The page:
We have learnt over the years that predicting market conditions is a precarious task, and that stock fundamentals will ultimately provide the best long-term guide to performance. Sentiment towards small caps over the past five months has certainly been impacted in part by the large number of companies that have failed to meet expectations and/or had significant operational issues.

When we look at a broad spectrum of ASX listed smaller companies we believe only a small portion are very well positioned to outperform long term by virtue of excellent management teams, robust business models, market tailwinds and low market understanding/expectations. This group of high-quality smaller companies represents less than 5% of the smaller companies’ universe in our opinion.

The main condition necessary for a resumption of a general smaller companies’ bull market is an increase in general market risk appetite, which could in part be driven by strong earnings growth from smaller companies. However, at a macro level, we note that a weakening AUD has until recently provided a multi-year tailwind for many smaller companies which have been growing internationally. A strengthening AUD will continue to place pressure on the earnings of smaller companies which rely upon offshore growth.

Looking forward, we believe the broader smaller companies market backdrop is likely to remain similar to the past few months since there are many smaller companies currently on high valuation multiples despite having largely unproven business models and uncertain earnings outlooks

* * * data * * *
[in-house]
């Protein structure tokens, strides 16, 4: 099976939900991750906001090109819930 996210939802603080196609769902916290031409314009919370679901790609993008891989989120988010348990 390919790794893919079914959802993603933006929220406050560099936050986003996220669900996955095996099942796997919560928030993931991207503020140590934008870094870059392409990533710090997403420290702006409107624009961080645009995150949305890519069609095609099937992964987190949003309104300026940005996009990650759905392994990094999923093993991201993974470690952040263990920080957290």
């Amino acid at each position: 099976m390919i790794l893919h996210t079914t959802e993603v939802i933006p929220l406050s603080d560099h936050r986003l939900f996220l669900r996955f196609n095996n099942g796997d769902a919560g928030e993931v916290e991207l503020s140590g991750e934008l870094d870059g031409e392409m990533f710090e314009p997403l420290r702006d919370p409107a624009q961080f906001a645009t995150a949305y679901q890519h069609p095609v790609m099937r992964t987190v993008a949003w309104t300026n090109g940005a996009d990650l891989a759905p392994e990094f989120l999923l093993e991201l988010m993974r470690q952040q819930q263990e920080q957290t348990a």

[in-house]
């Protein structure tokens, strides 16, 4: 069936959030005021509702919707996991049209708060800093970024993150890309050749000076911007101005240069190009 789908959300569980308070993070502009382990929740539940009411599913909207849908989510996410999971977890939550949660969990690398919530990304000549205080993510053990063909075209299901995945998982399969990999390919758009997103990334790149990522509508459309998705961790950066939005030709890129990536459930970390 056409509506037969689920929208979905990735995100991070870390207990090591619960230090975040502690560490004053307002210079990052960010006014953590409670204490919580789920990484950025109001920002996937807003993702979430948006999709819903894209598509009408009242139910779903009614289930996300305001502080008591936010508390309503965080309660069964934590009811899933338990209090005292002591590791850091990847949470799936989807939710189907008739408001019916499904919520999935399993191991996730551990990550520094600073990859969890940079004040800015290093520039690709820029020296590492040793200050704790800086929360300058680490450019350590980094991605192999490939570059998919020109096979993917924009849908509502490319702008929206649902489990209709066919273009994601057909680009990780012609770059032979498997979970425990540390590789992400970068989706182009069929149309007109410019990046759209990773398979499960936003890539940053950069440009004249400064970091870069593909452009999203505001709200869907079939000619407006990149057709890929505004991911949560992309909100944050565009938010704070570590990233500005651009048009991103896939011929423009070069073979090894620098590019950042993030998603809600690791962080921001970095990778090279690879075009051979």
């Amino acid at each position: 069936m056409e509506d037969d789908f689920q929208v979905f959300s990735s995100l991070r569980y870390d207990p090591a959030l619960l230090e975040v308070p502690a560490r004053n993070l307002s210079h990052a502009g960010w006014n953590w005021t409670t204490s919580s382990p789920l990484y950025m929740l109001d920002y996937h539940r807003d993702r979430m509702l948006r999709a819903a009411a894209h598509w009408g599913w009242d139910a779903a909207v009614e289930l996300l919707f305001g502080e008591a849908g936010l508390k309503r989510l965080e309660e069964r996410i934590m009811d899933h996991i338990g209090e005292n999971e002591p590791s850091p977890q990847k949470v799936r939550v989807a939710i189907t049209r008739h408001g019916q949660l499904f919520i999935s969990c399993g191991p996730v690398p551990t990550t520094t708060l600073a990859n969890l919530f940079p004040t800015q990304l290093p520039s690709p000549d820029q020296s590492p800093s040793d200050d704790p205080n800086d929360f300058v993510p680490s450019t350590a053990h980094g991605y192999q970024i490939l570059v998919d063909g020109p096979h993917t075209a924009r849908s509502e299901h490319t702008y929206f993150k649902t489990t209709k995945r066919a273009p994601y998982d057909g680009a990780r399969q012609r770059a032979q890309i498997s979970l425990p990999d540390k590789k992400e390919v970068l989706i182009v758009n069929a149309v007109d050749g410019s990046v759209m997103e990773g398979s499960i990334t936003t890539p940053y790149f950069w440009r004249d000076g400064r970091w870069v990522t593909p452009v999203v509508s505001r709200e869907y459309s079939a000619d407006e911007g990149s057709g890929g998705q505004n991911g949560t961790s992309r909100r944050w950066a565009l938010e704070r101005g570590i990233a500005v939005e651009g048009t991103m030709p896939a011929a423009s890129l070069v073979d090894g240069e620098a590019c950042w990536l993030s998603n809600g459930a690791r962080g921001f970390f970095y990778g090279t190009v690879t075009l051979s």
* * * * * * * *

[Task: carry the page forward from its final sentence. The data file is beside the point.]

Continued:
Favourable outlook for small caps

RON SHAMGAR, TBF Small Cap Value Growth Fund

Our view is that in the last couple of years, a lot of capital has switched from the large cap stocks to smaller caps as investors chased growth. This has had the effect of significant multiple expansion on many small cap stocks, which resulted in the outperformance of the Small Ords Index.

The recent period of volatility, between November 2016 to February 2017, has culminated with several “market darling” small cap stocks that unfortunately either missed investor expectations or in some cases surprised the market with significant profit downgrades. New investors who came into the sector only recently, may have been spooked and this has resulted in savage selloffs in some stocks and more generally across the sector. Lumpy earnings profiles are not uncommon in the small cap sector, and therefore investors need to be selective and require patience.

We expect conditions to settle down now as some of the “hot money” has come out of the sector and valuations are more compelling compared to 6 months ago. We have always viewed the small-cap sector as a stock picker’s market.

Companies that will deliver expected earnings growth over the next 12 months will see a significant re-rating in their share prices. We are already seeing this in March with our Fund up over +5% during the month. In our opinion the small cap sector continues to have a favourable outlook over its larger cap counterpart, as that’s where superior growth businesses can be found.